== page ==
The Daily Bucket: The Chorus Frogs Mate at the Spring Equinox.

IMG_3643.JPG

The chorus frogs have returned to the Frog Mitigation Area again this Spring. These tiny native frogs first occupied two small ponds in my backyard five years ago.

The males usually arrive by ones and twos in late February. but they didn’t show until early March this year.  They set up personal spaces every foot along the ponds’ edges.  When they’ve achieved critical mass of about 5 frogs, they begin croaking loudly, to attract female companionship. 

The Alpha frog begins festivities with a loud AAACK.  Then his minions pitch in with their own versions of the “ribbet.”  Later they roll their “R’s” as a warning to keep of their turf.

In prior years, the frogs only serenaded after dark. This year they are calling all day long. too. I can observe additional behaviors. For instance, the males putt-putt around the perimeters, patrolling their area, even with their throats ballooned. 

Somewhere nearby, the female frogs listen and wait for the right chorus, while they text each other “OMG did u c the throat on that 1?”

Despite their indifferent air, the females are cooperating with amplexus, wherein the smaller male mounts the female and discharges sperm onto the egg bundles she is expelling.  She then swims to a nearby plant and attaches  the fertilized egg sac. 

IMG_3643.JPG
Two frog egg sacs with white eggs are dead center, attached to wapato leaves.

The female frogs prefer to attach their eggs to the broad wapato leaves this year, more so than the long lily stems they’ve preferred in the past.  Later I learned why.

The wapato leaves are unshaded, compared to the lilies, and may be a little warmer. Almost all the eggs are attached about 3-4 inches below the water line.  There’s about 20 egg sacs and 400 eggs so far. That’s below peak production of 1000-1500 eggs, but still very welcome.

The current air and water temperatures are between 40-50 degrees.  The frogs are very vocal during the intermittent rains.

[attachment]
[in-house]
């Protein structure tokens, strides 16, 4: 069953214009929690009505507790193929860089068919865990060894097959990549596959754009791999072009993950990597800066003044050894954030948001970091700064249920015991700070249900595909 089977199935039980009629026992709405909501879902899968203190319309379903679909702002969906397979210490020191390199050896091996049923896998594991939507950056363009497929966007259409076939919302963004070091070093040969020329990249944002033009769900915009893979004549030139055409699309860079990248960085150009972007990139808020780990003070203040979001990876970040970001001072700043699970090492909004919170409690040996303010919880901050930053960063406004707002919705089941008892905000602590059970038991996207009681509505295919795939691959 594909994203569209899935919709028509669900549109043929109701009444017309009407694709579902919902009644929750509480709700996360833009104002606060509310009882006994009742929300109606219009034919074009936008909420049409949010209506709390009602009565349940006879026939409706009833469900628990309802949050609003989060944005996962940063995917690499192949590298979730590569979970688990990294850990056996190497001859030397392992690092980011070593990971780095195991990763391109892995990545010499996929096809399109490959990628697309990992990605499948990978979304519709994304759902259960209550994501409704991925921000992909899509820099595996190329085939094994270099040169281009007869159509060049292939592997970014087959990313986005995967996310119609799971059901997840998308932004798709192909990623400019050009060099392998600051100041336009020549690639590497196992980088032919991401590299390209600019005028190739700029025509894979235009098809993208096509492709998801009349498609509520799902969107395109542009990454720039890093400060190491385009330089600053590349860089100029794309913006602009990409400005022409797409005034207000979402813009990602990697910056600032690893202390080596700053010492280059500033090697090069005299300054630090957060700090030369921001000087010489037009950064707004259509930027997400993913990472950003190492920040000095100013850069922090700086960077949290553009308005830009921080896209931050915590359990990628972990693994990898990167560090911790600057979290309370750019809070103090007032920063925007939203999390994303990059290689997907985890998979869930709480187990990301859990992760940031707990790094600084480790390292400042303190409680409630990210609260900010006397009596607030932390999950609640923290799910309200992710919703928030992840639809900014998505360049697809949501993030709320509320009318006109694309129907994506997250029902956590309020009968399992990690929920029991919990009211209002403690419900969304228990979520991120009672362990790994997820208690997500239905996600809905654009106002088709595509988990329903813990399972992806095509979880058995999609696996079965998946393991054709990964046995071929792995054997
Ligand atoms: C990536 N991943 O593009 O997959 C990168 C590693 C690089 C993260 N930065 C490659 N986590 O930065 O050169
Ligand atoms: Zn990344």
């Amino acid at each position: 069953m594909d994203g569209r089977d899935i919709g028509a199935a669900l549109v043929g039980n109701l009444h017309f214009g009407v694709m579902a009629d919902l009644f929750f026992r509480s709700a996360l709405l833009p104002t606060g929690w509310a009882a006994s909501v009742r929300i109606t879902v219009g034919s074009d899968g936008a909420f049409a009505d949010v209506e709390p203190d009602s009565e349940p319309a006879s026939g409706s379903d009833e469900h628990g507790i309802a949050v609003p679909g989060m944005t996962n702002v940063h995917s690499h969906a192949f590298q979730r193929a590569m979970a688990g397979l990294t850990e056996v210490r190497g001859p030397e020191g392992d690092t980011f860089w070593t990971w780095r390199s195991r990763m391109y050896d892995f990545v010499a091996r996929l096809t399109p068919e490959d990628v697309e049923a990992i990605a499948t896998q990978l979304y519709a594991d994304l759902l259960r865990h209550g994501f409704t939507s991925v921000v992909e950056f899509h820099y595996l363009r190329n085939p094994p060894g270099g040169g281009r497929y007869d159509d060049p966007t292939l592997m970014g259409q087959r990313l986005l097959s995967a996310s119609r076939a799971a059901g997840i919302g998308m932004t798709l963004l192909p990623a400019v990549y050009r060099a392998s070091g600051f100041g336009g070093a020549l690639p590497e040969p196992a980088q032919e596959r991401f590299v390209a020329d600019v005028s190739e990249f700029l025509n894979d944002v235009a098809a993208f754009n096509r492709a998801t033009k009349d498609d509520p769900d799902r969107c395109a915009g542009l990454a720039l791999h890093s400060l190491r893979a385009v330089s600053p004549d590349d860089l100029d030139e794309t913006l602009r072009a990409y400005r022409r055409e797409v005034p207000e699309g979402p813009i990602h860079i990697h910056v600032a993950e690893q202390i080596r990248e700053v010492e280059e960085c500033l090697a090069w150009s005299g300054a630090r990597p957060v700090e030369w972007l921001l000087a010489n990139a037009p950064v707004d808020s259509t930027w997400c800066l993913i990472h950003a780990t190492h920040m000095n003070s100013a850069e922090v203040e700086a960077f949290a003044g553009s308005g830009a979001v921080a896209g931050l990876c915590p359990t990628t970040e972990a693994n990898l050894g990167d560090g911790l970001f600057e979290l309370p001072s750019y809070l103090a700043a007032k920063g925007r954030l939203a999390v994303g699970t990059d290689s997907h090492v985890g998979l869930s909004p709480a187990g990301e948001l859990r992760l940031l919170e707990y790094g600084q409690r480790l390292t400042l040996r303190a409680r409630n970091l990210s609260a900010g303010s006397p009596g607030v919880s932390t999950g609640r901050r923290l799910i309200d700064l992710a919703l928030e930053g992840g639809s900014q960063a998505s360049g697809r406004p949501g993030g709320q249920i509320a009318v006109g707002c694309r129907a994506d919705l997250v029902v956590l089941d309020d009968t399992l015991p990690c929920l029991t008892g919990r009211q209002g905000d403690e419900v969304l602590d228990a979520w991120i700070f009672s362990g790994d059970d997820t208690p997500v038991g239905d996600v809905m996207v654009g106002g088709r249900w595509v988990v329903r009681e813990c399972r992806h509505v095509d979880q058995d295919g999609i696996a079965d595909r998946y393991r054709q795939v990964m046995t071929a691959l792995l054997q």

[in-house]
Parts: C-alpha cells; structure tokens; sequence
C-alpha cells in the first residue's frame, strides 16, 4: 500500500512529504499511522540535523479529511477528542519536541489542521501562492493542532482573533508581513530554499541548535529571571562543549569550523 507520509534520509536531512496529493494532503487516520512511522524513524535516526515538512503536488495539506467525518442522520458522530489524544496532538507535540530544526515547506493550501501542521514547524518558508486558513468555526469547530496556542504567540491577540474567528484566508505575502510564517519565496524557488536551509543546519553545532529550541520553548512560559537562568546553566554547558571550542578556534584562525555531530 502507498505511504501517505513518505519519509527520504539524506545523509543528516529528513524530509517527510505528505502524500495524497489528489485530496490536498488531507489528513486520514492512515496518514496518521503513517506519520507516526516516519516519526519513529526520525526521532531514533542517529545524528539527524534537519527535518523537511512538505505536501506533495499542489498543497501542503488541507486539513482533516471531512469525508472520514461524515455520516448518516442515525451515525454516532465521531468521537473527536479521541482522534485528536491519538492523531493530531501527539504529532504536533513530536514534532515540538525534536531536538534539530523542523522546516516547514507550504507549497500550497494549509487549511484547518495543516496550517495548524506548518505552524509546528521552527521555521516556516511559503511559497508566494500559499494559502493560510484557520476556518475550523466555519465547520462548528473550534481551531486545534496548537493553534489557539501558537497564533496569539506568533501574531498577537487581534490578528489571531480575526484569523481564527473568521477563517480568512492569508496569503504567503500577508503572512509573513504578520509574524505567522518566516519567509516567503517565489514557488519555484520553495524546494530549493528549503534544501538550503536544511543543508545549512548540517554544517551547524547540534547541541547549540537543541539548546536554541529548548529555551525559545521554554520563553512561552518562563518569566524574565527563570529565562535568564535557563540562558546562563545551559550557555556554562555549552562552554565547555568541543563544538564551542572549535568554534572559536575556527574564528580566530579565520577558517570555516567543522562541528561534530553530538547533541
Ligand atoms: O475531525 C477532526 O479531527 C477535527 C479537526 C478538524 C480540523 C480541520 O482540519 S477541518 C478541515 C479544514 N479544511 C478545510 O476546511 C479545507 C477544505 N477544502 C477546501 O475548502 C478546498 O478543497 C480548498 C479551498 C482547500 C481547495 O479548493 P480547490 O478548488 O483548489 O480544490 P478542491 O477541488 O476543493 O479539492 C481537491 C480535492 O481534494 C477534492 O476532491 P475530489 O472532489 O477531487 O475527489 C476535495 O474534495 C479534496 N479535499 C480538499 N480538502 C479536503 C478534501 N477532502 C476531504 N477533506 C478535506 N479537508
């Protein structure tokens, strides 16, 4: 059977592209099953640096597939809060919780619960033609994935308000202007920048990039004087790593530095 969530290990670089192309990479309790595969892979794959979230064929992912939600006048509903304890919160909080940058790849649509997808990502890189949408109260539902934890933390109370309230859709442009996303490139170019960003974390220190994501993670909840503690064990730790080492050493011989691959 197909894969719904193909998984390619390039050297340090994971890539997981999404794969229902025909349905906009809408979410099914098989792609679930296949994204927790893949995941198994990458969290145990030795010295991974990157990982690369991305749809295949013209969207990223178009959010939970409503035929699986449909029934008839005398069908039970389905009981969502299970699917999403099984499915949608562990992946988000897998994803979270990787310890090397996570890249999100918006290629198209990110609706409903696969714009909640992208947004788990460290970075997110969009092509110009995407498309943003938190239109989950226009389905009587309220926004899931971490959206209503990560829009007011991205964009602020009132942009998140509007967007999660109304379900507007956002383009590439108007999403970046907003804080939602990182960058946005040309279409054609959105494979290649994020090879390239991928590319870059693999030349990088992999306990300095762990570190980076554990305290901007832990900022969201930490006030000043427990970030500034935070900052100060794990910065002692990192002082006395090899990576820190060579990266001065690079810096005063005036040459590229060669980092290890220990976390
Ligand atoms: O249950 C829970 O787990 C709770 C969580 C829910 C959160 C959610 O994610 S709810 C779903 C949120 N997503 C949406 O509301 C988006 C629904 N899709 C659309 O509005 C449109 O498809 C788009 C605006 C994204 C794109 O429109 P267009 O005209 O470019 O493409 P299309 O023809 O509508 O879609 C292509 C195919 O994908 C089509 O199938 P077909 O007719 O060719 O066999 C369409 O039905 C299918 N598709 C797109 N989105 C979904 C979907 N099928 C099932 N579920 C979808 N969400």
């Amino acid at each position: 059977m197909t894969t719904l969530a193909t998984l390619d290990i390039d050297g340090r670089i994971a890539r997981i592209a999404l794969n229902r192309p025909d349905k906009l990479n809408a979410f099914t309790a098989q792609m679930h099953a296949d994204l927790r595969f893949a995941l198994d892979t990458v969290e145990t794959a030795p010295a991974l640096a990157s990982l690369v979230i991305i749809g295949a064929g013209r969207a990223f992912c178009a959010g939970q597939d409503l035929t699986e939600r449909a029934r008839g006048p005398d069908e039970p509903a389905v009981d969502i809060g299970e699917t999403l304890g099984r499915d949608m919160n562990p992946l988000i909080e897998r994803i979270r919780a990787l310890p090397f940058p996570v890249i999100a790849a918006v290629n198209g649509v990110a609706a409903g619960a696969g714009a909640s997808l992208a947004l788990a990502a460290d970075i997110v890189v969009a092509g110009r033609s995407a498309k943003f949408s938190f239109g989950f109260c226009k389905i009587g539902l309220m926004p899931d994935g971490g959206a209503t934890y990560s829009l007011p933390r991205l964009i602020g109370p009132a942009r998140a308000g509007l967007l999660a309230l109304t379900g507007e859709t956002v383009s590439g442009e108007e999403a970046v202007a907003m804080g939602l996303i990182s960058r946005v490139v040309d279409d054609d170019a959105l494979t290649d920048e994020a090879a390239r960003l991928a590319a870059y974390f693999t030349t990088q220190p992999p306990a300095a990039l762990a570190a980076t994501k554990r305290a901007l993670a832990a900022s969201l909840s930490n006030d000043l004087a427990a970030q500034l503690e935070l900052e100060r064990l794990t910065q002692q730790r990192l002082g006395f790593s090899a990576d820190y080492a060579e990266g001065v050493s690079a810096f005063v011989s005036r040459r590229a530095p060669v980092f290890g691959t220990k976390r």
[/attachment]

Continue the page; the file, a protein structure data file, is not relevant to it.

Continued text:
I chat with the neighbors.  They can hear the frogs for ½ mile, and enjoy them.  I give the neighbors a yard tour, prepping for my next career as a docent.  The frogs croak loudly throughout the neighbor’s visit.

Then the frogs performed a daytime display of amplexus like I’ve never seen.  Thank goodness the neighbors had left.

First I noticed a large lean frog, with a green strip down her leg, like a seamed stocking. Next, “Ali,” a particularly energetic male frog, chugged out to meet her. 

IMG_4053.JPG
Have you done this before? Maybe a time or two. 

The much smaller male brown frog clung to the back of the female frog. 

I’ve seen amplexus before.  After a few minutes, the male’s spent, and he falls away from the female.  She swims below and fastens the fertilized egg sac to a plant.

But this male would not let go of the much larger female.  With a male on her back, the female kept turning, belly-up, off balance.

But once the female got hold of a nice wide wapato leaf, she could steady herself, and I watched as she emitted eggs, which he fertilized.  She swam a little.  He still clutched her back. She produced more eggs, and he fertilized them.  And again and again.

She kept squishing out 10-20 more eggs per sac, he would fertilize her again, but would not let go of her.  Finally after perhaps the fifth emission, she decided to shake her courtier.

IMG_4117.JPG
She crept to the edge of the pond.

IMG_4122.JPG
Then she jumped out of the water in a powerful leap, carrying the male with her.

She jumped again, and rapidly burrowed into the leaves.  After a few minutes, she emerged. 

IMG_4165.JPG
Her boyfriend still grips her. She jumped back into the water.  That did not shake him. Three hours later, my sloe-eyed lady of the swamps was still locked in a pimply embrace with the horny male.

Now it’s your turn.

You’ve been reading The Daily Bucket,

a nature refuge.

We amicably discuss frogs, animals, weather, climate, soil, plants, waters,  and life’s patterns.

 Phenology is how we take earth’s pulse.

We discuss what we see in each Bucket.

We value all observations.  Please comment  about your own natural area, and include photos if possible.  We love photos!

To have the Daily Bucket in your Activity Stream, visit Backyard Science’s profile page and click on Follow, and join to write a Bucket of your own observations.

Thanks for reading;

What have you noted in your area or travels? Any pretty birds at the feeders?

Please post your observations and general location in your comments. I’ll check back by lunchtime.

/s/ Redwoodman